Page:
targaaryenn:

It began long ago, in a land far away to the east, the like of which you will not find in the world today.

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Yet such is oft the course of deeds that move the wheels of the world: small hands do them because they must, while the eyes of the great are elsewhere.

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“For I am the daughter of Elrond. I shall not go with him when he departs to the Havens: for mine is the choice of Luthien, and as she so have I chosen, both the sweet and the bitter.”
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bilbo-greene:

MIDDLE-EARTH EDITS | 4/?

bilbo-greene:

MIDDLE-EARTH EDITS | 4/?

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piningthorin:

Hobbit Characters + Emojis

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For like a shaft, clear and cold, the thought pierced him that in the end the Shadow was only a small and passing thing: there was light and high beauty for ever beyond its reach.

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taurielsilvan:

♛ legendarium characters

Lúthien & Beren

The marriage of Beren and Lúthien was the first of the three unions of a mortal Man and an Elf, of which came the Half-elven, those who had both elven and human ancestors. Like Lúthien, they were given the choice of being counted among either Elves or Men.

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lotr meme → 6/8 quotes
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elves + positive character traits 

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reallyally:

ryanvang:

I love the moment when Boromir dies. All he ever did was whine. On to the Two Towers!

Back the fuck up.
Boromir is one of the greatest characters in the entire trilogy. His mother died when he was 10 years old, leaving him to be shit on by his batshit crazy father, who had severe delusions of grandeur. His younger brother, whom he loves more than anyone else in Middle Earth, is constantly ridiculed and belittled by his father, while Boromir is put up on a pedestal. He’s had to watch countless numbers of his friends die defending a kingless nation that has been slowly declining for the past 3,000 years. Sauron’s forces keep getting stronger, while Gondor’s forces keep getting weaker. Boromir knows that his people cannot endure much longer, yet he continues to fight for them. Imagine the guilt and regret that he had to deal with on a daily basis. Imagine the hopelessness that he had to ignore in order to serve a deranged old man and a ruined country. It breaks my heart just thinking about it.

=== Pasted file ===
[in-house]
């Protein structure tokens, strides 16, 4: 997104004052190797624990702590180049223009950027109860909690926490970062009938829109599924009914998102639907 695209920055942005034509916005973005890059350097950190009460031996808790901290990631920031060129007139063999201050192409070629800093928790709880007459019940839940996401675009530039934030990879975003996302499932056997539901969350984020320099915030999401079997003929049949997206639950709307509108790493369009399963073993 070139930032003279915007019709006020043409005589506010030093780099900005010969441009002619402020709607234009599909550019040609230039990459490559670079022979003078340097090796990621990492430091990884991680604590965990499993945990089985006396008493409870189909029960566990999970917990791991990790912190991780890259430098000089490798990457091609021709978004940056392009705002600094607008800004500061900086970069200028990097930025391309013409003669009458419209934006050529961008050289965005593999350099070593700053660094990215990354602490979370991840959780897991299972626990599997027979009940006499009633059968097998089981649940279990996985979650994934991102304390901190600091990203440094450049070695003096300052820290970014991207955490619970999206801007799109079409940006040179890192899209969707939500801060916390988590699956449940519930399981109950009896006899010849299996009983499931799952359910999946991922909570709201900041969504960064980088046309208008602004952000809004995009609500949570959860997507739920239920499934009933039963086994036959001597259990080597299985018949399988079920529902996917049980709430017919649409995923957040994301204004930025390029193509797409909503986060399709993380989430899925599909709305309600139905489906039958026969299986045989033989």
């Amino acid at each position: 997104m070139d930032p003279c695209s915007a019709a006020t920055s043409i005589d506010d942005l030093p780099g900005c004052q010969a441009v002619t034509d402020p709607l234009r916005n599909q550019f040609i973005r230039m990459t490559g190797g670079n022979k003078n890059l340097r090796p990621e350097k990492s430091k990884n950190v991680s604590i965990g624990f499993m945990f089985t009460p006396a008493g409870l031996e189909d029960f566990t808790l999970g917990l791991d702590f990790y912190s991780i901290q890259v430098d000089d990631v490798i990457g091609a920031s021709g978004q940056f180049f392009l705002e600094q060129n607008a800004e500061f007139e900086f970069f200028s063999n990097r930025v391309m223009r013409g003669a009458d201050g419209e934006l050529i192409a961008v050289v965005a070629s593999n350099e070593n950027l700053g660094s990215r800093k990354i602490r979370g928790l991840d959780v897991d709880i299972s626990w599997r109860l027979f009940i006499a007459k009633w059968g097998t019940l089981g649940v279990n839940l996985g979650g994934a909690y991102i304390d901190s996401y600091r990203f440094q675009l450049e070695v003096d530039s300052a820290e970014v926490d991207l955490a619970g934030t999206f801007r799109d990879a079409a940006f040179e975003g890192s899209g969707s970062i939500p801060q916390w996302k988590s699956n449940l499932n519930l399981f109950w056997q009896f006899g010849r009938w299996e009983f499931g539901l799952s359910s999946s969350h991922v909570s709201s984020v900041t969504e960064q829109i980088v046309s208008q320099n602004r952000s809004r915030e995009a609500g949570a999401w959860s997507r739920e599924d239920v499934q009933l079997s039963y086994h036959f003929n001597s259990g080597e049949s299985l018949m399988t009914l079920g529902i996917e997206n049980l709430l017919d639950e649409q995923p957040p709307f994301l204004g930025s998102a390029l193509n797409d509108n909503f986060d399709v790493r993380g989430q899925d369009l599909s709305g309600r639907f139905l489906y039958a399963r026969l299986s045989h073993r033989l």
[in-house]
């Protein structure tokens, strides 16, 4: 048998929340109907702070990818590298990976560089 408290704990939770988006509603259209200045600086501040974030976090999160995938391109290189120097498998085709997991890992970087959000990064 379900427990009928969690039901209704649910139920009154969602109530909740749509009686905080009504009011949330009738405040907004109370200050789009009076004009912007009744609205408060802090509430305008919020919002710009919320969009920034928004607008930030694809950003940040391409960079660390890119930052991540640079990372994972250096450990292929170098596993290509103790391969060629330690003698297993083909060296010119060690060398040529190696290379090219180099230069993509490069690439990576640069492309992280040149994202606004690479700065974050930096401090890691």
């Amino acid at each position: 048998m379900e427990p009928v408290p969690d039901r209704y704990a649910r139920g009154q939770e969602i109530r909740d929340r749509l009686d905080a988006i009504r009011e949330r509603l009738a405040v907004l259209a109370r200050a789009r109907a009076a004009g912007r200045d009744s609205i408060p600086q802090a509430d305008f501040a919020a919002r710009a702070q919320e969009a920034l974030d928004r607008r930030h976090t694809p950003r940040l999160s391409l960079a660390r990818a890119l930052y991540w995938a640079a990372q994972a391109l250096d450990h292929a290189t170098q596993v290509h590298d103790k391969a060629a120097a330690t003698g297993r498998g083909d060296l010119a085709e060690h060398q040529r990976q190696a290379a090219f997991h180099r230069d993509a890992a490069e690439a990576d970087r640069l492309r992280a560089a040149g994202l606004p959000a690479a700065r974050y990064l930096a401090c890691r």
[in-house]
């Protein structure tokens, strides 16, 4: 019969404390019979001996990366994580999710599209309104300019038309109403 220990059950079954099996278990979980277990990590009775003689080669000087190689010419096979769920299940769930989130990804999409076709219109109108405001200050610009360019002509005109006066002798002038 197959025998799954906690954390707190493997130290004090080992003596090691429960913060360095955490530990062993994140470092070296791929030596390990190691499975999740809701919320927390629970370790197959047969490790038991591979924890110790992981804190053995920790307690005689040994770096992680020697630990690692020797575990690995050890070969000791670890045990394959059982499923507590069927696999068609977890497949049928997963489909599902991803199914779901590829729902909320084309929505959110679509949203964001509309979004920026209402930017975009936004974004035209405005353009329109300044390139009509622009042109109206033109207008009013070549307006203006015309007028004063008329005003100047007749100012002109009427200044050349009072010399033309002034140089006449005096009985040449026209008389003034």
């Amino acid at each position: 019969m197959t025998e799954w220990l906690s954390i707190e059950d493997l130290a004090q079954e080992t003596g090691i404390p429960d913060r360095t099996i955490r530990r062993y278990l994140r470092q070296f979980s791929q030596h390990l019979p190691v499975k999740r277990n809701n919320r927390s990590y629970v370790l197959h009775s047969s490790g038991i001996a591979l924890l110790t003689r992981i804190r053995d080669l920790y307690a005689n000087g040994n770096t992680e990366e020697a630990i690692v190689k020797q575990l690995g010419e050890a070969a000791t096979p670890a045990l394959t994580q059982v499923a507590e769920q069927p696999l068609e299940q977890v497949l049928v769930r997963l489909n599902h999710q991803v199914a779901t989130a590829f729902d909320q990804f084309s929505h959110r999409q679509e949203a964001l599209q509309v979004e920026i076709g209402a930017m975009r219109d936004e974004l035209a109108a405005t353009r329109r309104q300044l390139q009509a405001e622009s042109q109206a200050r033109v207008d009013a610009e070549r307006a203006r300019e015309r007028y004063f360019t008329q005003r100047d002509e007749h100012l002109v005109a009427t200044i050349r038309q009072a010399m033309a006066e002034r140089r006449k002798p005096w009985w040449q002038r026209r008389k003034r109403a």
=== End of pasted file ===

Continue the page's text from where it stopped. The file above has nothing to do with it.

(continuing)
And then, Boromir comes into the presence of The Ring. In his eyes, he finally has an opportunity to fulfill his father’s expectations. He’s been fighting a losing battle against Mordor for so many years that he can’t see any other goal besides the defense of his country. He believes that he has finally found the object that can restore his happiness. Then he is told that The Ring must be destroyed; an errand that Boromir believes in his heart to be hopeless. He knows that there is no way nine people can walk up to Mount Doom and toss The Ring in. He believes that they are all going to their doom.
When Boromir tries to take The Ring, it isn’t because he is greedy/corrupted, it’s because he doesn’t want to leave his people to die. He wants to know that he spent all those years fighting for a reason. And when Frodo refuses him and runs away, that’s when Boromir finally realizes that he has become the man he hates the most: his father.